by Charles Whalen
Very complex subject. Peak Oil is not about running out of oil; it's about having reached maximum supply and production. There's a big difference. Basically what Peak Oil does is that it puts a cap on GDP, where the only way GDP can grow any further is through efficiency gains. The practical effect of this is that we will see repeated cycles of rolling recessions (or worse, depressions) and recoveries, but without a longer term trendline of growth. The longer term trendline will be flat. This is exactly what we are seeing. Global oil extraction and production peaked in 2005 and has fallen slightly since then. We are now on a very slightly decreasing plateau and will likely not see larger declines in oil output for a few years, possibly until 2012-15, when the declines will get steeper. There can be, and will be, lots of oil price volatility within this paradigm, with price basically determined by demand. What we now have is a demand-destruction dynamic, where price will moderate demand and vice-versa, but where total supply is limited and capped by the global peak that is now clearly visible behind us in the rear-view mirror back in 2005. Peak Oil is only visible in hindsight, and we've now got that hindsight to clearly see it.
There are mathematical models which explain the extreme price volatility we are seeing and will continue to see in the oil market. In the absence of any widely developed and available, competing substitute for oil and with the supply of oil constrained and limited to the peak we have already seen behind us and unable to expand any further, I see mathematical queueing models as a good proxy and theoretical construct for explaining this price volatility. In a queueing model, you have a demand rate and a supply rate, just as in the case of the oil market. Mathematical queueing models do not directly incorporate price into them, but this can be done by proxy, as the length of the queue -- or equivalently, the waiting time in the queue (which is proportional to the length of the queue) -- can be thought of as a proxy for price, since price will likely be directly proportional to the length of the queue (or equivalently, waiting time in the queue). This may be somewhat counter-intuitive to those without mathematical training, at least on first thought, but the length of the queue (and waiting time in it), and hence, by proxy, the price of oil, takes off exponentially and skyrockets as the demand rate approaches the limited, constrained, fixed supply rate. In fact, the length of the queue, and hence price of oil, actually goes to infinity (in the mathematical model) as slack capacity completely disappears and the demand rate reaches 100% of supply, bumping up against the fixed supply constraint. This can be seen mathematically, for the simplest M/M/1 queue, with the formula:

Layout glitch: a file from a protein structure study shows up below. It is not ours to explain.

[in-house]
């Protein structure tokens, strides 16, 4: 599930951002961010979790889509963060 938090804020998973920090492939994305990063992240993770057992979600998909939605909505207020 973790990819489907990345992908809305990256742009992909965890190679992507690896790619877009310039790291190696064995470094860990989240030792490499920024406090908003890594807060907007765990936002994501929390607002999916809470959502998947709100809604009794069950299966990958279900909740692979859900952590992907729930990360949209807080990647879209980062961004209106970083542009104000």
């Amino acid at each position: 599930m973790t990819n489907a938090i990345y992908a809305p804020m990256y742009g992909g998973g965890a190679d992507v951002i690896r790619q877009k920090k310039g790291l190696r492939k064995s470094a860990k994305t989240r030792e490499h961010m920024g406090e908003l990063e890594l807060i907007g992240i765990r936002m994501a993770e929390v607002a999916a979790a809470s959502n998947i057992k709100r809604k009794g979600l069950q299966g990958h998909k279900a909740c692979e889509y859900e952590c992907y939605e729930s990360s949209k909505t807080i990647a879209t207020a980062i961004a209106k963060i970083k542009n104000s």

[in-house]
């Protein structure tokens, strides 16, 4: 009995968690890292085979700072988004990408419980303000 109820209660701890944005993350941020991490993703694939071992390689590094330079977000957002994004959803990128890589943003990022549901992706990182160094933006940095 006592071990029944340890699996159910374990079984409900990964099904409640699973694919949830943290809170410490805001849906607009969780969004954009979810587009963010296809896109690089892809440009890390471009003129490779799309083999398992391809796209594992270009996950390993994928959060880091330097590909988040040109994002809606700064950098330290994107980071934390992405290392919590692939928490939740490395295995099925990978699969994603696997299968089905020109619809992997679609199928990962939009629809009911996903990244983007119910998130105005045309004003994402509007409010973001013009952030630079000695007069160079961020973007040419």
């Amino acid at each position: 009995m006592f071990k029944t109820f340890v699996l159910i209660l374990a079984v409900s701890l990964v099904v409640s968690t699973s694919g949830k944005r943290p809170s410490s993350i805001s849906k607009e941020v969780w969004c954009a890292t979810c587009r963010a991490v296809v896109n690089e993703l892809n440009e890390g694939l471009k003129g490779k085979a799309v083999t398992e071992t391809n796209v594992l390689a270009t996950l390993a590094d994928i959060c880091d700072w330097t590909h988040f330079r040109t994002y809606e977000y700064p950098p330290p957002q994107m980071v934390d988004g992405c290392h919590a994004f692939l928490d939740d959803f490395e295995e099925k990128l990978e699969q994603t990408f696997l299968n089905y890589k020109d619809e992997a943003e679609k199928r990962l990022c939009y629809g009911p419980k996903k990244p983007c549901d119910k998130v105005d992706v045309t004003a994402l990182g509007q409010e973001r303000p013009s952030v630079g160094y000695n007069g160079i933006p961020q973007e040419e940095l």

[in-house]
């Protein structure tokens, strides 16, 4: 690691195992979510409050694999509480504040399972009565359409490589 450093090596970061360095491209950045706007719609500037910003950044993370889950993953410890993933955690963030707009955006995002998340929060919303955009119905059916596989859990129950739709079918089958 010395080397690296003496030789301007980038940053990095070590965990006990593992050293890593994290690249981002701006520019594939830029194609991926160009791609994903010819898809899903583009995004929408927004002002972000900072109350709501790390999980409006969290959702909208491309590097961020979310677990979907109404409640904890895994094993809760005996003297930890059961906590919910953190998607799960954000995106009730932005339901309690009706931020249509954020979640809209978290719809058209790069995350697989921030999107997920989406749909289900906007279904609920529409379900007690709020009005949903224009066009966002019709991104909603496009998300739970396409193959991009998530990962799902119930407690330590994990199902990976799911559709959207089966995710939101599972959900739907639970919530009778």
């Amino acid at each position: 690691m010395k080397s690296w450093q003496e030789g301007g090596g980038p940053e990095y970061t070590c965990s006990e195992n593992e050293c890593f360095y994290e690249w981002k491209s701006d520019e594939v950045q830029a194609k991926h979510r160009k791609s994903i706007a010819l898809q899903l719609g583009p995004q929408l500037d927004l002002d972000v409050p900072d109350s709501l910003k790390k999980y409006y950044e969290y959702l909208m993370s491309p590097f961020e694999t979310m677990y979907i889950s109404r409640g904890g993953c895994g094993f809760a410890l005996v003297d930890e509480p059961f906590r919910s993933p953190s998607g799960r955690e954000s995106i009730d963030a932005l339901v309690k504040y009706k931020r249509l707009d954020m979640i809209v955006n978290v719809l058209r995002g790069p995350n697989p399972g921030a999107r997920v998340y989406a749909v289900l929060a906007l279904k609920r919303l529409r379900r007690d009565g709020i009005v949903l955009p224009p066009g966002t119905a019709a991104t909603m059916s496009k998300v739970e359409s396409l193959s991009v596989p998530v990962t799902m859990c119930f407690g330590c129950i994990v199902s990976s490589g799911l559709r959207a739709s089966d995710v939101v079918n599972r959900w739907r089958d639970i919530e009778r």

L(t) = length of the queue (as a proxy for price) at time t
λ(t) = demand rate at time t
µ(t) = supply rate at time t
This mathematical model is a good proxy in explaining the demand-destruction dynamic in a supply-constrained environment, as we now have with the oil market having reached maximum global ouput, and the resulting repeated cycles of rolling recessions and recoveries that we are seeing and will continue to see, with a flat longer-term GDP trendline, where demand continues to bump up against this fixed ceiling at the height of each recovery, causing the price of oil to skyrocket, which then results in demand destruction, leading to another recession and then subsequent recovery, and so on and so on.
As demand backs off of the fixed, constrained supply going into each recession, the mathematical model explains and demonstrates how the price of oil will drop precipitously with the more slack capacity that is freed up through demand destruction. Basically what will happen is that with sufficient slack capacity (of supply over demand) in the global oil market, the price of oil will start to drop back down towards its cost of extraction and production, which is exactly what we are now seeing.
The only way we can get out of the vicious cycle of this paradigm (explained reasonably well by mathematical queueing models), which has stalled and flatlined long-term economic growth, is to develop a widely available competitive substitute for oil, which of course would be electrically-powered transportation, i.e. EVs. That would remove the constraint and ceiling on economic growth and allow the global economy to once again expand.
Charles wrote this article, which first appeared on the FLEAA mailing list in response to a personal query to Charles from Fran Sullivan-Fahs. On the subject of Peak Oil, “what do you think, Charles?” Fran asked the question after reading the following by Doug Korthof:
Doug is great source of energy and information and the response by Charles or my endorsement of it in no way indicates anything less than high regard for Doug and his opinion. I just enjoyed the elegant simplicity and logic of Charles’ approach.
I relate to Charles approach because of my background in large scale computer operating systems design and programming. As an operating systems designer, if you don’t understand Queuing Theory, you have poor performance or worse. Up to this point I had not viewed Peak Oil in this way. For me this approach helped.